Armoured vehicles put to the test on Canberra

This article has photo gallery Published on LSIS Helen Frank (author)

Topic(s): HMAS Canberra (L02), Training

A Rheinmetall Boxer combat reconnaissance vehicle prior to being loaded onto the heavy vehicle deck of the Royal Australian Navy amphibious ship HMAS Canberra during a series of trials at Fleet Base East in Sydney on 6 December 2016. (photo: LSIS Helen Frank)
A Rheinmetall Boxer combat reconnaissance vehicle prior to being loaded onto the heavy vehicle deck of the Royal Australian Navy amphibious ship HMAS Canberra during a series of trials at Fleet Base East in Sydney on 6 December 2016.

HMAS Canberra was introduced to the next generation of armoured fighting vehicles late last year, as part of Project Land 400 phase two trials.
 
The project will acquire and support the next generation of armoured fighting vehicles with the firepower, protection and mobility to defeat increasingly lethal and adaptive adversaries well into the future.
 
Phase two of the project seeks to identify a vehicle to provide a mounted combat reconnaissance capability, a replacement for the Australian light armoured vehicle.
 
The combat reconnaissance vehicle will be required to perform up to seven different combat roles, comprising reconnaissance, command and control, joint fires, surveillance, ambulance, battlefield repair and recovery.
 
Rheinmetall Defence has offered the Boxer multi-role armoured vehicle for test and evaluation. This vehicle is currently in production, with 300 already delivered to other customers in six variants.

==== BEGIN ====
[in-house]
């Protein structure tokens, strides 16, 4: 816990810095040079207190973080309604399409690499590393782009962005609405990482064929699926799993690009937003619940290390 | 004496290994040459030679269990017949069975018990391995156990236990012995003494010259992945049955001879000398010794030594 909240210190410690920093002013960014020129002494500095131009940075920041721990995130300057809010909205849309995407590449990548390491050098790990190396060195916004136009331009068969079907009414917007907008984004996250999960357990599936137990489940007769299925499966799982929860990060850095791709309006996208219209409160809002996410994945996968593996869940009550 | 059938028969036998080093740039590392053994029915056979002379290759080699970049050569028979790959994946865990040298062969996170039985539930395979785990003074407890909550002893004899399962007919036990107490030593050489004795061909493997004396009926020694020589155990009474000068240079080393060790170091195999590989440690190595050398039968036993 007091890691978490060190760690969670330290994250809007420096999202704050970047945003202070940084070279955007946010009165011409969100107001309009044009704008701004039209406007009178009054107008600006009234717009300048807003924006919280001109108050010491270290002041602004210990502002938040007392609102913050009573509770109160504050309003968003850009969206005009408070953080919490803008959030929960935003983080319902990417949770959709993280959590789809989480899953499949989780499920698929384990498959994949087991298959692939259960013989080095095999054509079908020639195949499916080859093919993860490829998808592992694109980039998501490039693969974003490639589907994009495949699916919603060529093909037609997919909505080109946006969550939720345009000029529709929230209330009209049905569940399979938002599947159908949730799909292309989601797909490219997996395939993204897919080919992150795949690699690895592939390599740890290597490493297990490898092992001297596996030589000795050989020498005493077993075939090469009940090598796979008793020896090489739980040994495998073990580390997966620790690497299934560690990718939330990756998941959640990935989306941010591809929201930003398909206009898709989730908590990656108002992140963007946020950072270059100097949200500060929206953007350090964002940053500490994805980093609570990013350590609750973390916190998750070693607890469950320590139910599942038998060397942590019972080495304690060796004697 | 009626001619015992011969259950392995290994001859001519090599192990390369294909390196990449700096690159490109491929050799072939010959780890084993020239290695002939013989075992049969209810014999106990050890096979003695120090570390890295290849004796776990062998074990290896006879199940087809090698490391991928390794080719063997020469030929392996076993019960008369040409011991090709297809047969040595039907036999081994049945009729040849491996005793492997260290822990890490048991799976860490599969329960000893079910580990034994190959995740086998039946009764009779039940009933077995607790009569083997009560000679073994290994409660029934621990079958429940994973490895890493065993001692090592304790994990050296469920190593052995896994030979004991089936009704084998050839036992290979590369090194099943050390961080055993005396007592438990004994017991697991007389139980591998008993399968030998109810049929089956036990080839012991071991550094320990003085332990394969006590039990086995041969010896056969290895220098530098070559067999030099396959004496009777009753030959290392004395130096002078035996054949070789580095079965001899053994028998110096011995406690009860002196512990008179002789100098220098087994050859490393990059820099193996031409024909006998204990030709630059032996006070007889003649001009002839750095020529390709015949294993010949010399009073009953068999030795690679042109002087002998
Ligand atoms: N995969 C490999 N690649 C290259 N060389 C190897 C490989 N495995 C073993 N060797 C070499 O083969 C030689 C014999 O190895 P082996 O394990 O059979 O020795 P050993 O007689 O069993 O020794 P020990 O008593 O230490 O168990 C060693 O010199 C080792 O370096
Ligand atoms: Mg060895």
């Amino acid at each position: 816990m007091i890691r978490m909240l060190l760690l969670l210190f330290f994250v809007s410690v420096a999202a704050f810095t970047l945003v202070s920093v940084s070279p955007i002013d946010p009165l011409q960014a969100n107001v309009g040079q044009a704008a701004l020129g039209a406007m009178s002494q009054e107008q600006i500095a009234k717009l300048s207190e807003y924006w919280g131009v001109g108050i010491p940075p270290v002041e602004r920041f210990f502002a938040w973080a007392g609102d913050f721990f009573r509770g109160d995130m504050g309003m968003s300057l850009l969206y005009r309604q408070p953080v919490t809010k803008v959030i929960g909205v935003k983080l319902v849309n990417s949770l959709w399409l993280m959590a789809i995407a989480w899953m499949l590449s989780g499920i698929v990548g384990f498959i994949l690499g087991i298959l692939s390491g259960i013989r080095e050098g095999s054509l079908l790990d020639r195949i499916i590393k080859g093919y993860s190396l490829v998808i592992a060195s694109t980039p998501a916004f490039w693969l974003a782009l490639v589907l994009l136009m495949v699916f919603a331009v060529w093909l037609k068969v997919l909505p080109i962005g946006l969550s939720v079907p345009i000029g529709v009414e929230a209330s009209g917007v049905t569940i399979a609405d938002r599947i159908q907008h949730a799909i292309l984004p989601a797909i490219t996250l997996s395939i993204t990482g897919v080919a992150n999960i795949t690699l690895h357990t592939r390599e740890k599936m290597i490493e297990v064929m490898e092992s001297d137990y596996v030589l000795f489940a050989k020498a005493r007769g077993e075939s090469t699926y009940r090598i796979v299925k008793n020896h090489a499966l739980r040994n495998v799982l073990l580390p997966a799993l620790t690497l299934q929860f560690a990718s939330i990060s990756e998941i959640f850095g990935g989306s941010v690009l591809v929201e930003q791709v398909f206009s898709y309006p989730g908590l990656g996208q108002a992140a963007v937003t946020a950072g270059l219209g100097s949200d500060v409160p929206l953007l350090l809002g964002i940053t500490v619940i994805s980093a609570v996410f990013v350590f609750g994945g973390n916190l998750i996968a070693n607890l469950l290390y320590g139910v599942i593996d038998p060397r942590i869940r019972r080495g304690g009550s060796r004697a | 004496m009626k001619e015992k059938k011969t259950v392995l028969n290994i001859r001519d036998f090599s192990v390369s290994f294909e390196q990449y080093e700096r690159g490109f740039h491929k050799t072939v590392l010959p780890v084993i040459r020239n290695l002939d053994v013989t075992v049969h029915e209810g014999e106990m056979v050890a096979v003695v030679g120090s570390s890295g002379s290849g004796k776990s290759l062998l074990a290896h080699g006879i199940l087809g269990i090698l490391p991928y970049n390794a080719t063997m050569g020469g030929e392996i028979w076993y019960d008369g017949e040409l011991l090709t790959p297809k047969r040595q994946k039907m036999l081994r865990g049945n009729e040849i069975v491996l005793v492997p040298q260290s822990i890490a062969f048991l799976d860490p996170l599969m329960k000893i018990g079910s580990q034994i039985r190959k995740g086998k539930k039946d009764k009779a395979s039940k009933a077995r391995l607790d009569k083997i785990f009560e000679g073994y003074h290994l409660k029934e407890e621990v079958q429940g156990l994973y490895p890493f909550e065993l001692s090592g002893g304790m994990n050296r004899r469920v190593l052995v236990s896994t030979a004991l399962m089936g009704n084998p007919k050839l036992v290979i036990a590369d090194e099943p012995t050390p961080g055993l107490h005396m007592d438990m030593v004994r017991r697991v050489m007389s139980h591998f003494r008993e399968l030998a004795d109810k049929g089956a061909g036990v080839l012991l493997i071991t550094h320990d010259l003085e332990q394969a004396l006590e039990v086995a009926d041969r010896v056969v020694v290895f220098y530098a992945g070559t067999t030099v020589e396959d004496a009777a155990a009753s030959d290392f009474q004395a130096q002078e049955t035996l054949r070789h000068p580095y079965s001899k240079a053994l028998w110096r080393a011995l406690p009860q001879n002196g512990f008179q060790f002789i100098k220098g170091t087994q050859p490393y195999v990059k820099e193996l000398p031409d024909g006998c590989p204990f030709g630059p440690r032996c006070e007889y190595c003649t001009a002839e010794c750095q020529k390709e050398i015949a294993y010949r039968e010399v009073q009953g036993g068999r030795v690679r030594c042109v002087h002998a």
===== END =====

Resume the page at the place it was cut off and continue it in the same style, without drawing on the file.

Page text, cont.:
BAE Systems Australia has teamed with Patria of Finland to offer the Patria armoured modular vehicle as a contender. This vehicle is in service with eight nations with more than 1500 vehicles delivered.
 
These two vehicles were loaded over Canberra’s side ramps into the heavy vehicle deck during the trial, where they were positioned to drive on board the ship’s landing craft.
 
The Project Manager Test and Evaluation of Land 400, Lieutenant Colonel Chris McKendry, said the trial was a success.
 
“The trial was conducted in order to meet some of the objectives of the phase two user evaluation,” he said.
 
“Specifically, this was to determine if the tendered vehicles can be deployed to all designated theatres.
 
“There is now the potential for some follow-on work with the amphibious assault ships in 2017 to confirm loads on the landing craft.”
 
Lieutenant Colonel McKendry said working with the crew of Canberra was very enjoyable.
 
“Maintaining regular communications with the ship’s amphibious department meant it all slipped into place on the day,” he said.
 
“These ships will provide the new combat vehicles with the ability to deploy into any theatre of operations the Australian Defence Force enters, providing a significant capability for deployed forces.”
 
The project will now continue the vehicle performance assessment at Monegeetta in Victoria before heading to Puckapunyal. 
 
Royal Australian Armoured Corps soldiers will be trained on the operation of each vehicle in order to commence a four-month user evaluation.
 
Transportability testing for other strategic lift assets such as the Royal Australian Air Force’s C-17 is due to commence in mid-2017.
 
After all testing and evaluation, Defence will undertake a final evaluation of the tenderers’ proposals to develop the business cases for consideration by the government.